Growing up I never quite understood the adage “dance like nobody is watching.” Isn’t somebody always watching? Maybe not a big-brother figure, but naturally there must be some stranger you’ve never met secretly judging you from a distance, right? That’s certainly what I thought when I went to Giants Stadium (now MetLife Stadium) for my first ever concert. Admittedly, I was 11 and with my dad, but what if he judged me for knowing every P!nk song or Aaron Carter lyric? I don’t think my 6th grade heart would have survived it. Though, I have to admit, I did go all out for Bon Jovi, because really, who wouldn’t?
Fast forward more than a decade and I’m at my second ever concert, this time in the fields of Tennessee. Initially I was a bit hesitant about showing off my particular brand of graceless dance moves with the thousands of strangers around me, but then I noticed that everybody was too busy doing their own thing to watch me attempting to do mine. It was while singing “Hey Jude” with Paul McCartney and 80,000 of my new best friends, all of us in tears, that I realized it’s not a question of whether or not people are watching as much as it’s about being yourself no matter what.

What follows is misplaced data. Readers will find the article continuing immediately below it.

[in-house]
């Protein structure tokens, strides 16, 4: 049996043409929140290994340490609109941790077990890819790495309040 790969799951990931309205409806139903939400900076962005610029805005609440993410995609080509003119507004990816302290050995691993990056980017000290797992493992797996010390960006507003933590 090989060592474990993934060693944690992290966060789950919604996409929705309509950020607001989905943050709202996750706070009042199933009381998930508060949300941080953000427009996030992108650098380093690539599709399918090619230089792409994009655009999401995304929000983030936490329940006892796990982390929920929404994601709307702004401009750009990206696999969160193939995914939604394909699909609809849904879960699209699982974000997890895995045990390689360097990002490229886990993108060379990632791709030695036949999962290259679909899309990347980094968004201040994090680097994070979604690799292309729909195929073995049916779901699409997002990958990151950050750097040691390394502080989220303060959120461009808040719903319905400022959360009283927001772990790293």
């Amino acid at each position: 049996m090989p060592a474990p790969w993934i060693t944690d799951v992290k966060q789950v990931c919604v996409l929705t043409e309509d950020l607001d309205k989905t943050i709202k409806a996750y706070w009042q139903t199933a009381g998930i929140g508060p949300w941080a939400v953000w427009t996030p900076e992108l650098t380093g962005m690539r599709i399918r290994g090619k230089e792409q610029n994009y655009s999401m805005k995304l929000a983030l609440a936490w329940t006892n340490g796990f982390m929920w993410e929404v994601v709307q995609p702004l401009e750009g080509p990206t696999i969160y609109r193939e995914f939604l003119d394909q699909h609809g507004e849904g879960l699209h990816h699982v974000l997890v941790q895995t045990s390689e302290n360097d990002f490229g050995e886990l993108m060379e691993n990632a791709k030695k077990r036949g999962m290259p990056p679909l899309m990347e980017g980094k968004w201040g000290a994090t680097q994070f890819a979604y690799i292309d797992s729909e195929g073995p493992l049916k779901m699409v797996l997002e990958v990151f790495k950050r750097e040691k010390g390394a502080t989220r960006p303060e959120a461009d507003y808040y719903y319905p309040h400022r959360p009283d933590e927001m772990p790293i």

Now when I go to music festivals I embrace the shared heartbeat of the crowd (also known as the bass line) and dance exactly how I want to dance, regardless of who’s watching.
PS. Excluding this post-script, this blog post is exactly 250 words (much like our supplement essays!).